Your anaesthetist will not permit surgery to begin until you are both convinced that the spinal is working properly. You will be tested several times to make sure of this. You should not feel any pain during the operation but you may well be aware of other sensations such as movement or pressure as the surgical team carry out their work.
Yes, your anaesthetist will want to know about any sensations or other feelings you experience during the operation. They will make adjustments to your care throughout the operation and be able to explain things to you.
No, although they both involve an injection of local anaesthetic between the bones of the spine in the small of your back, the injections work in a slightly different way.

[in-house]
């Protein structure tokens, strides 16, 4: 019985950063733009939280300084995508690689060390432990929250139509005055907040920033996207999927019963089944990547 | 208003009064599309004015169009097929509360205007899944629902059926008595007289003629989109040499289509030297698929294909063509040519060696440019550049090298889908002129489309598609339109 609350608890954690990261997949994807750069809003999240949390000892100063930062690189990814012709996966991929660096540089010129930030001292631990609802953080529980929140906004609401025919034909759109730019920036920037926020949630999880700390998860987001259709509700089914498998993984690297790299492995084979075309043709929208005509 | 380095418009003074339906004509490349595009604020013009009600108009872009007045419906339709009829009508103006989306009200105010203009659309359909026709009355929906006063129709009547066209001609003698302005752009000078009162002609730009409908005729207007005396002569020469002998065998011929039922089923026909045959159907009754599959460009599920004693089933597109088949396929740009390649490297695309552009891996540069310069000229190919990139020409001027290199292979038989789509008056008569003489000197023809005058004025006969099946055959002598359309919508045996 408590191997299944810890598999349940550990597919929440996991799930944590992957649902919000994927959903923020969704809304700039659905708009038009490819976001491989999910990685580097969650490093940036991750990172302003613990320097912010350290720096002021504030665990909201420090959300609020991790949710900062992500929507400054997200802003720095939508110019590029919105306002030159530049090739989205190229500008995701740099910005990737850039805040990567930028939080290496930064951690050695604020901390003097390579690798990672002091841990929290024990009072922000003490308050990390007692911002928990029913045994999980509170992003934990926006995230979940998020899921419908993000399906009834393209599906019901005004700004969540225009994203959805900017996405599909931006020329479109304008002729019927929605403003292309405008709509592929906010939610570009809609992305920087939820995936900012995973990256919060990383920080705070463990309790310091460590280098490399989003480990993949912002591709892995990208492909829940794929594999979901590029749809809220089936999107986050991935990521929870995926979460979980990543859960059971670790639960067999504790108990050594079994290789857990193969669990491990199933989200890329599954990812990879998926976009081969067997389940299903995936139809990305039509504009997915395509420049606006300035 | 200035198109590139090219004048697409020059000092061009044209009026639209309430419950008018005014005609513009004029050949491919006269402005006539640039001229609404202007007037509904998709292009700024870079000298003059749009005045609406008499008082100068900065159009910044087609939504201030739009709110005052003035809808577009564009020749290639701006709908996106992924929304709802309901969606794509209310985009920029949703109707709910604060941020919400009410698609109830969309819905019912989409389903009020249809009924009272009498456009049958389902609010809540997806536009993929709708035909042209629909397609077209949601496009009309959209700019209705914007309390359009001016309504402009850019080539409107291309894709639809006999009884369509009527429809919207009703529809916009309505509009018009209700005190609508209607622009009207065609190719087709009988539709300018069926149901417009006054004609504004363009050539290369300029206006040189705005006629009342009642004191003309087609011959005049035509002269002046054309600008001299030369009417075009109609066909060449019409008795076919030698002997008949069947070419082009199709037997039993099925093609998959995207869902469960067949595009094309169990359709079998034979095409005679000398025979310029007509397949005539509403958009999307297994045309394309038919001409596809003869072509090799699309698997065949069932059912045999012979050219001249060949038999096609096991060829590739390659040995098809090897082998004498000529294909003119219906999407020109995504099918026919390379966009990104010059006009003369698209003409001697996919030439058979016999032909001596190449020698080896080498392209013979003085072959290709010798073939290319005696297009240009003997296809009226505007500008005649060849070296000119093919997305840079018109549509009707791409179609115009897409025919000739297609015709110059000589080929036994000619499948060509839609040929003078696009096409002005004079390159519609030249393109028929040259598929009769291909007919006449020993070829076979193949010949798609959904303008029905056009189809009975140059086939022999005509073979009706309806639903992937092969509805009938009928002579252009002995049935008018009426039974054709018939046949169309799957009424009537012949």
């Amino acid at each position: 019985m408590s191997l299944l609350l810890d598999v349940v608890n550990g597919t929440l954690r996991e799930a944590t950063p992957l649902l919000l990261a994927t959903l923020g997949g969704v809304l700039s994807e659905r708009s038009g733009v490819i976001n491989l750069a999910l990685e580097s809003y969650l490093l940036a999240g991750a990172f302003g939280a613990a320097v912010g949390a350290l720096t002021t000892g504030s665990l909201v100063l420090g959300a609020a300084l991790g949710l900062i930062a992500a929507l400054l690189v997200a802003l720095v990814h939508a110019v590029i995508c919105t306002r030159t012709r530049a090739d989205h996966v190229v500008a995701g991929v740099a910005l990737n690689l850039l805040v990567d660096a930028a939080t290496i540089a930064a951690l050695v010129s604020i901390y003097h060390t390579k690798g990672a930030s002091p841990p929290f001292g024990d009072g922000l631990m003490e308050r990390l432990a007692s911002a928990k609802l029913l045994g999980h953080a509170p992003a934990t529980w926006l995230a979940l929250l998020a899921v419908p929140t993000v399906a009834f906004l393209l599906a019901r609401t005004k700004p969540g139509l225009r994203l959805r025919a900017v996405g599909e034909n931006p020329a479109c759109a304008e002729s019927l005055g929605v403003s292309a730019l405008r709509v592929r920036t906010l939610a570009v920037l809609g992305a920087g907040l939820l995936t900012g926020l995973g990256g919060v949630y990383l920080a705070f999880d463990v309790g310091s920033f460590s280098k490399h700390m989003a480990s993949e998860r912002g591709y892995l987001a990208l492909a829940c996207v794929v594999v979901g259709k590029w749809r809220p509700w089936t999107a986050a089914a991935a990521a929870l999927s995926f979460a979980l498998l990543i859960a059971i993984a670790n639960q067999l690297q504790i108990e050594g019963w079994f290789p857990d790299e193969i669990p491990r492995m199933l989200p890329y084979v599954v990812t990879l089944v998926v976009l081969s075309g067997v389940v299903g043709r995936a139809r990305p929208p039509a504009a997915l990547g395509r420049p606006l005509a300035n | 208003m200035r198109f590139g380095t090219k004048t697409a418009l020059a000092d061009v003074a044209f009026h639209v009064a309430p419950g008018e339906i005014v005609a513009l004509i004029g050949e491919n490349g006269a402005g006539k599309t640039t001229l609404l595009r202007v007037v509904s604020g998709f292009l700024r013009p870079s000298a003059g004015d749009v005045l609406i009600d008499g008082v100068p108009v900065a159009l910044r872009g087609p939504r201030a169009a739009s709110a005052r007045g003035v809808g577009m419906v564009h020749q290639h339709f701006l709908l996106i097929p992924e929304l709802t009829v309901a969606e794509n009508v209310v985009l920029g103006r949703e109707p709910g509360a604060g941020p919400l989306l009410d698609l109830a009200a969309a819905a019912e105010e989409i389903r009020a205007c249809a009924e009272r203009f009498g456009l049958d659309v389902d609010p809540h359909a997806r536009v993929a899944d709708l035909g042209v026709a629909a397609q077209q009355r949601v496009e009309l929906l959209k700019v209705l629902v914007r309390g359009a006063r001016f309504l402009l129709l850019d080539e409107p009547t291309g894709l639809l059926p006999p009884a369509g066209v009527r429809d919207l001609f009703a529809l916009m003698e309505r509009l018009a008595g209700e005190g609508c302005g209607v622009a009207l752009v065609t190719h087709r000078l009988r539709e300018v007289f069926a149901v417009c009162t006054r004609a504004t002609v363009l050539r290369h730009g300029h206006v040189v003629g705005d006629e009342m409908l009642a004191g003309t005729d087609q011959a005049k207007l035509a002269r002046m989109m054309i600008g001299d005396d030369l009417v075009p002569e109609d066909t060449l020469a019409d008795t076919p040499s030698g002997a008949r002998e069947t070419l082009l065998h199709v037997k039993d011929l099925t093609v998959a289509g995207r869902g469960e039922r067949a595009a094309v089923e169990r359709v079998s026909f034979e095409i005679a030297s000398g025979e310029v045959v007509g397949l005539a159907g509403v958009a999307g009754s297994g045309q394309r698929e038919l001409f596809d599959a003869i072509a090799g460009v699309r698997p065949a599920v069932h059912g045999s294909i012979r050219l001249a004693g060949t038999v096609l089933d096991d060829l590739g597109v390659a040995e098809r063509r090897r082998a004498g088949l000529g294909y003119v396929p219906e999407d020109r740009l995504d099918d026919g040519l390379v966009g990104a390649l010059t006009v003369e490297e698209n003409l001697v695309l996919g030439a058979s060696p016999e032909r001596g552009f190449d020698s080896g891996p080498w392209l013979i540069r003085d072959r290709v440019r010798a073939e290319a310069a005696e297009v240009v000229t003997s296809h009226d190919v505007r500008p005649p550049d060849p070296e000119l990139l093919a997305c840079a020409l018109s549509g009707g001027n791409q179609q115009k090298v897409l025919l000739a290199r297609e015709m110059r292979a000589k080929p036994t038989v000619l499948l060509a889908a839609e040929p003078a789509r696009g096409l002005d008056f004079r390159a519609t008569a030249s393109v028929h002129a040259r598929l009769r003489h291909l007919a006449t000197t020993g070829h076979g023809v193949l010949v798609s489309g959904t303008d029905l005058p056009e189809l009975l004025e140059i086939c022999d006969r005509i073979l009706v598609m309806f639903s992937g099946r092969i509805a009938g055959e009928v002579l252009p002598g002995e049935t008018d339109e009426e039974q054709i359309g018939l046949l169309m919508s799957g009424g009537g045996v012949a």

This leaflet is designed to give you a brief overview about your spinal anaesthetic. If you would like more detailed information, speak to your anaesthetist or contact the anaesthetic department in your local hospital or the organisations listed at the bottom of this leaflet.
21 Portland Place
London W1B 1PY
Phone: +44 20 7631 1650
Fax: +44 20 7631 4352
This organisation works to promote the development of anaesthesia and the welfare of anaesthetists and their patients in Great Britain and Ireland.
35 Red Lion Square
London, WC1R 4SG
Phone: + 44 20 7092 1500
Fax: + 44 20 7092 1730
This organisation is responsible for standards in anaesthesia, critical care and pain management throughout the UK.
c/o Department of Anaesthetics
The Alexandra Hospital
Worcestershire B98 7UB
Tel/Fax: 01527 512047
This organisation works to further regional anaesthesia in Europe.
This guide was written by The Royal College of Anaesthetists, Churchill House, 35 Red Lion Square, London WC1R 4SG.
© 2002, RCoA (3rd edition - May 2008). Copyright for this article is with the Royal College of Anaesthetists.